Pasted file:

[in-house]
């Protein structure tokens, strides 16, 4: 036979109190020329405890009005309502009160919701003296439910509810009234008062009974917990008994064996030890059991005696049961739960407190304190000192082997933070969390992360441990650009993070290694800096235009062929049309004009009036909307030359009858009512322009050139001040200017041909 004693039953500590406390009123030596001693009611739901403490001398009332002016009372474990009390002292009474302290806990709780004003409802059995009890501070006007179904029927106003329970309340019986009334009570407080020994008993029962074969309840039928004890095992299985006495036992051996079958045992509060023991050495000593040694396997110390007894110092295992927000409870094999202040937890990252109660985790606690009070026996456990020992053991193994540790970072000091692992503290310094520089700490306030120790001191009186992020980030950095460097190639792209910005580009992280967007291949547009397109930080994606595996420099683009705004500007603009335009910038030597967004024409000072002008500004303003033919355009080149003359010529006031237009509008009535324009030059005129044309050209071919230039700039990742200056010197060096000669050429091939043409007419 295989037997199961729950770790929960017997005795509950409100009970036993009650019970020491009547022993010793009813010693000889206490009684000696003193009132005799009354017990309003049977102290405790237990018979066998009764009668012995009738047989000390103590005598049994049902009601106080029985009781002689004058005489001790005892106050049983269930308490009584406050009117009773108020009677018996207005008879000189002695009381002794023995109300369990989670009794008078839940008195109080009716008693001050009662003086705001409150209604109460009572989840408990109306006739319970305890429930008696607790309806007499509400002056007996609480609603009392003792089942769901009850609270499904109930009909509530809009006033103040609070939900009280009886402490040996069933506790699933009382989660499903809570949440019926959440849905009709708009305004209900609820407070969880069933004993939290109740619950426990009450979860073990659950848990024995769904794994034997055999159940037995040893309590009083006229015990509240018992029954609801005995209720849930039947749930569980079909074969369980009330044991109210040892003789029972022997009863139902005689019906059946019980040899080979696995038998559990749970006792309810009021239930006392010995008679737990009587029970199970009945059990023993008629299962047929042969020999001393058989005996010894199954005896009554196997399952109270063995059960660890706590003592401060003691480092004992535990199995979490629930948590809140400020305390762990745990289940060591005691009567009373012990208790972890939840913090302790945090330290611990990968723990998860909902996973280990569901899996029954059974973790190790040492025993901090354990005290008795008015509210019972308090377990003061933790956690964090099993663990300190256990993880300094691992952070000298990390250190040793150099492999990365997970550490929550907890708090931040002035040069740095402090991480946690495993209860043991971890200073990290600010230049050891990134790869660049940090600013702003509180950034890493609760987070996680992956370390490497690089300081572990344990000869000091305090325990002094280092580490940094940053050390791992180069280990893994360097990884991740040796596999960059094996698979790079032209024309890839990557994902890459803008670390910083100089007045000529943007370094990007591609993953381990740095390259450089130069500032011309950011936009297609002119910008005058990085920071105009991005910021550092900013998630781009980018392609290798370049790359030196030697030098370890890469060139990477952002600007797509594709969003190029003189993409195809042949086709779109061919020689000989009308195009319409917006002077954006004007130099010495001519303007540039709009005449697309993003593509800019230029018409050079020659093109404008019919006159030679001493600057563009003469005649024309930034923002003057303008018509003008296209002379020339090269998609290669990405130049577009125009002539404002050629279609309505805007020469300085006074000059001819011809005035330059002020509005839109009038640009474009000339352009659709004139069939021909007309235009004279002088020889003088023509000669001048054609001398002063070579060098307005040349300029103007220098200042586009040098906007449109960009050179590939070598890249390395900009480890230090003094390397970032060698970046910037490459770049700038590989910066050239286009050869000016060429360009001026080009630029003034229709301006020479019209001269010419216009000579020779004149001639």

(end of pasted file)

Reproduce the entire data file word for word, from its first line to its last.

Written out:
[in-house]
């Protein structure tokens, strides 16, 4: 036979109190020329405890009005309502009160919701003296439910509810009234008062009974917990008994064996030890059991005696049961739960407190304190000192082997933070969390992360441990650009993070290694800096235009062929049309004009009036909307030359009858009512322009050139001040200017041909 004693039953500590406390009123030596001693009611739901403490001398009332002016009372474990009390002292009474302290806990709780004003409802059995009890501070006007179904029927106003329970309340019986009334009570407080020994008993029962074969309840039928004890095992299985006495036992051996079958045992509060023991050495000593040694396997110390007894110092295992927000409870094999202040937890990252109660985790606690009070026996456990020992053991193994540790970072000091692992503290310094520089700490306030120790001191009186992020980030950095460097190639792209910005580009992280967007291949547009397109930080994606595996420099683009705004500007603009335009910038030597967004024409000072002008500004303003033919355009080149003359010529006031237009509008009535324009030059005129044309050209071919230039700039990742200056010197060096000669050429091939043409007419 295989037997199961729950770790929960017997005795509950409100009970036993009650019970020491009547022993010793009813010693000889206490009684000696003193009132005799009354017990309003049977102290405790237990018979066998009764009668012995009738047989000390103590005598049994049902009601106080029985009781002689004058005489001790005892106050049983269930308490009584406050009117009773108020009677018996207005008879000189002695009381002794023995109300369990989670009794008078839940008195109080009716008693001050009662003086705001409150209604109460009572989840408990109306006739319970305890429930008696607790309806007499509400002056007996609480609603009392003792089942769901009850609270499904109930009909509530809009006033103040609070939900009280009886402490040996069933506790699933009382989660499903809570949440019926959440849905009709708009305004209900609820407070969880069933004993939290109740619950426990009450979860073990659950848990024995769904794994034997055999159940037995040893309590009083006229015990509240018992029954609801005995209720849930039947749930569980079909074969369980009330044991109210040892003789029972022997009863139902005689019906059946019980040899080979696995038998559990749970006792309810009021239930006392010995008679737990009587029970199970009945059990023993008629299962047929042969020999001393058989005996010894199954005896009554196997399952109270063995059960660890706590003592401060003691480092004992535990199995979490629930948590809140400020305390762990745990289940060591005691009567009373012990208790972890939840913090302790945090330290611990990968723990998860909902996973280990569901899996029954059974973790190790040492025993901090354990005290008795008015509210019972308090377990003061933790956690964090099993663990300190256990993880300094691992952070000298990390250190040793150099492999990365997970550490929550907890708090931040002035040069740095402090991480946690495993209860043991971890200073990290600010230049050891990134790869660049940090600013702003509180950034890493609760987070996680992956370390490497690089300081572990344990000869000091305090325990002094280092580490940094940053050390791992180069280990893994360097990884991740040796596999960059094996698979790079032209024309890839990557994902890459803008670390910083100089007045000529943007370094990007591609993953381990740095390259450089130069500032011309950011936009297609002119910008005058990085920071105009991005910021550092900013998630781009980018392609290798370049790359030196030697030098370890890469060139990477952002600007797509594709969003190029003189993409195809042949086709779109061919020689000989009308195009319409917006002077954006004007130099010495001519303007540039709009005449697309993003593509800019230029018409050079020659093109404008019919006159030679001493600057563009003469005649024309930034923002003057303008018509003008296209002379020339090269998609290669990405130049577009125009002539404002050629279609309505805007020469300085006074000059001819011809005035330059002020509005839109009038640009474009000339352009659709004139069939021909007309235009004279002088020889003088023509000669001048054609001398002063070579060098307005040349300029103007220098200042586009040098906007449109960009050179590939070598890249390395900009480890230090003094390397970032060698970046910037490459770049700038590989910066050239286009050869000016060429360009001026080009630029003034229709301006020479019209001269010419216009000579020779004149001639």